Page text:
A California company better known for "sandbox"-style security aimed at enterprises on Tuesday launched consumer software that puts Internet Explorer in a protected virtual machine. The approach blocks some malware from reaching the operating system and lets users "wipe" the browser slate clean to return IE to a pristine state.
GreenBorder Technologies' same-named GreenBorder Pro uses virtualization-like technologies to separate IE from the rest of the system, so that if malicious software does execute, it doesn't actually touch the computer. Instead, it runs only within the "sandbox," which can be "dumped" with a click.
"But this is much more than just virtualization," argued Bernard Harguindeguy, GreenBorder's chief executive, as he cited other security provisions in the product, such as a feature that scrubs the system of personal data after an online transaction. The software also blocks keyloggers from capturing keystrokes, and cloaks all files and system resources so that they're invisible to attacks, and thus safe from remote access or modification.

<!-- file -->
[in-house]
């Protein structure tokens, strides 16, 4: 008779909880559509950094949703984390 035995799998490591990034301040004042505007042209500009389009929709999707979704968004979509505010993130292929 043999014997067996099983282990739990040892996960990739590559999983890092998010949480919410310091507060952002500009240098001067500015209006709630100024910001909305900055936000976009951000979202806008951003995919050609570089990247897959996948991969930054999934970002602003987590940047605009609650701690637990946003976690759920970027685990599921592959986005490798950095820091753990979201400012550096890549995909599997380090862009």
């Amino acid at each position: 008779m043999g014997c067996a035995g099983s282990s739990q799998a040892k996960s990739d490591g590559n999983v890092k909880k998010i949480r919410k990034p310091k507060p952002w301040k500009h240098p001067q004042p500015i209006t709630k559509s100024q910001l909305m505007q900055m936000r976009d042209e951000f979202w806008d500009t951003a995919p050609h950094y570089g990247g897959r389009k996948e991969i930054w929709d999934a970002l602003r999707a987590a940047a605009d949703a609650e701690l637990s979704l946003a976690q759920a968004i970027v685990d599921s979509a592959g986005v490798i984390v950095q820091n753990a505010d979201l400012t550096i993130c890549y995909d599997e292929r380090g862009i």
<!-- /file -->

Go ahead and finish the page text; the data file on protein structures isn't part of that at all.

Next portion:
The software, which is based on the Mountain View, Calif. developer's GreenBorder for the Enterprise product, is a better security solution, said Harguindeguy, than Windows Vista's upcoming User Account Control (UAC) feature, which also has a goal of making silent, drive-by malware downloads less dangerous.
"There's a trade-off in usability [with UAC]," he said. "But GreenBorder doesn't sacrifice the user experience. It never puts a question or a pop-up in front of users, and doesn't make them change their browsing behavior in any way."